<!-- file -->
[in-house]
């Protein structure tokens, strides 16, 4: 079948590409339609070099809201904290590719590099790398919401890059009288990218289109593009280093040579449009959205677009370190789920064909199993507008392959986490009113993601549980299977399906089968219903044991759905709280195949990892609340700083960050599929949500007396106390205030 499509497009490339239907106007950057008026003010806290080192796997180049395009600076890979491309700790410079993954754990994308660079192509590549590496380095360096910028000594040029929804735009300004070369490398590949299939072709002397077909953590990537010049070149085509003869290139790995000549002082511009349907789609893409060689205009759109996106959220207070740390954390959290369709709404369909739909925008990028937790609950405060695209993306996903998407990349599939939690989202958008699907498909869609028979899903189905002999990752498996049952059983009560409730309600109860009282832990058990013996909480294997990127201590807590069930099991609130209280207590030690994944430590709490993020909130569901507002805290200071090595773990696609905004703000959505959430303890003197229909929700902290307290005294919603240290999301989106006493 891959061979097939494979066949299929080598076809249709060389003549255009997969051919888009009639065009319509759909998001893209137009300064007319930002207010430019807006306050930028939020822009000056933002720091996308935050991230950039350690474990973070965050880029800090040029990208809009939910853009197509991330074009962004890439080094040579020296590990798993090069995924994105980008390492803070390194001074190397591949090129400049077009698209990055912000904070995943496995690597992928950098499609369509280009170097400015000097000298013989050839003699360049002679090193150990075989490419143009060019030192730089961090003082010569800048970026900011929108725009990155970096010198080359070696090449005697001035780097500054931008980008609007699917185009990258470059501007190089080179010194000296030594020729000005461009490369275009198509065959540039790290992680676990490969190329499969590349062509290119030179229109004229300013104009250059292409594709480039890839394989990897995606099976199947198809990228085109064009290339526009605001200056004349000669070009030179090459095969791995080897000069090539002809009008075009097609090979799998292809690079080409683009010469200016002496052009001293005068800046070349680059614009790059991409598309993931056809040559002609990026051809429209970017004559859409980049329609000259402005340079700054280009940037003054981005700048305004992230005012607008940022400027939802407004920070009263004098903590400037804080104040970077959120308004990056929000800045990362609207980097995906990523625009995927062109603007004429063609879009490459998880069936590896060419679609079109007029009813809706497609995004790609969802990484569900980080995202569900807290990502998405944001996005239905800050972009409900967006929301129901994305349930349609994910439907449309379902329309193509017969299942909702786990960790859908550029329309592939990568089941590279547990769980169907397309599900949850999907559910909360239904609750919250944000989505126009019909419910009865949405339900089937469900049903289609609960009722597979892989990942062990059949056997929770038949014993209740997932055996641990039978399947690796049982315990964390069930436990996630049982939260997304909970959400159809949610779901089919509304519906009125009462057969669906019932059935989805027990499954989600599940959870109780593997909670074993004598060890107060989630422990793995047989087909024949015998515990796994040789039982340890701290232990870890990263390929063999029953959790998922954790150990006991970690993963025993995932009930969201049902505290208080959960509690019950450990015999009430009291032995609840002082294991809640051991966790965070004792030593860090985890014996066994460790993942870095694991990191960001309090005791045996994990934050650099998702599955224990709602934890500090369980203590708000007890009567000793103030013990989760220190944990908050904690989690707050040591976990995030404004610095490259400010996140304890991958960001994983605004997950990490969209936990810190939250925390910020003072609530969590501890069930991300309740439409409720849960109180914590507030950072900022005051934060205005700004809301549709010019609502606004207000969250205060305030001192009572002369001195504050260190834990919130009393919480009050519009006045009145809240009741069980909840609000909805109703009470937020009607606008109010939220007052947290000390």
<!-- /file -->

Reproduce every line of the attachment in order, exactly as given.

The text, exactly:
[in-house]
């Protein structure tokens, strides 16, 4: 079948590409339609070099809201904290590719590099790398919401890059009288990218289109593009280093040579449009959205677009370190789920064909199993507008392959986490009113993601549980299977399906089968219903044991759905709280195949990892609340700083960050599929949500007396106390205030 499509497009490339239907106007950057008026003010806290080192796997180049395009600076890979491309700790410079993954754990994308660079192509590549590496380095360096910028000594040029929804735009300004070369490398590949299939072709002397077909953590990537010049070149085509003869290139790995000549002082511009349907789609893409060689205009759109996106959220207070740390954390959290369709709404369909739909925008990028937790609950405060695209993306996903998407990349599939939690989202958008699907498909869609028979899903189905002999990752498996049952059983009560409730309600109860009282832990058990013996909480294997990127201590807590069930099991609130209280207590030690994944430590709490993020909130569901507002805290200071090595773990696609905004703000959505959430303890003197229909929700902290307290005294919603240290999301989106006493 891959061979097939494979066949299929080598076809249709060389003549255009997969051919888009009639065009319509759909998001893209137009300064007319930002207010430019807006306050930028939020822009000056933002720091996308935050991230950039350690474990973070965050880029800090040029990208809009939910853009197509991330074009962004890439080094040579020296590990798993090069995924994105980008390492803070390194001074190397591949090129400049077009698209990055912000904070995943496995690597992928950098499609369509280009170097400015000097000298013989050839003699360049002679090193150990075989490419143009060019030192730089961090003082010569800048970026900011929108725009990155970096010198080359070696090449005697001035780097500054931008980008609007699917185009990258470059501007190089080179010194000296030594020729000005461009490369275009198509065959540039790290992680676990490969190329499969590349062509290119030179229109004229300013104009250059292409594709480039890839394989990897995606099976199947198809990228085109064009290339526009605001200056004349000669070009030179090459095969791995080897000069090539002809009008075009097609090979799998292809690079080409683009010469200016002496052009001293005068800046070349680059614009790059991409598309993931056809040559002609990026051809429209970017004559859409980049329609000259402005340079700054280009940037003054981005700048305004992230005012607008940022400027939802407004920070009263004098903590400037804080104040970077959120308004990056929000800045990362609207980097995906990523625009995927062109603007004429063609879009490459998880069936590896060419679609079109007029009813809706497609995004790609969802990484569900980080995202569900807290990502998405944001996005239905800050972009409900967006929301129901994305349930349609994910439907449309379902329309193509017969299942909702786990960790859908550029329309592939990568089941590279547990769980169907397309599900949850999907559910909360239904609750919250944000989505126009019909419910009865949405339900089937469900049903289609609960009722597979892989990942062990059949056997929770038949014993209740997932055996641990039978399947690796049982315990964390069930436990996630049982939260997304909970959400159809949610779901089919509304519906009125009462057969669906019932059935989805027990499954989600599940959870109780593997909670074993004598060890107060989630422990793995047989087909024949015998515990796994040789039982340890701290232990870890990263390929063999029953959790998922954790150990006991970690993963025993995932009930969201049902505290208080959960509690019950450990015999009430009291032995609840002082294991809640051991966790965070004792030593860090985890014996066994460790993942870095694991990191960001309090005791045996994990934050650099998702599955224990709602934890500090369980203590708000007890009567000793103030013990989760220190944990908050904690989690707050040591976990995030404004610095490259400010996140304890991958960001994983605004997950990490969209936990810190939250925390910020003072609530969590501890069930991300309740439409409720849960109180914590507030950072900022005051934060205005700004809301549709010019609502606004207000969250205060305030001192009572002369001195504050260190834990919130009393919480009050519009006045009145809240009741069980909840609000909805109703009470937020009607606008109010939220007052947290000390």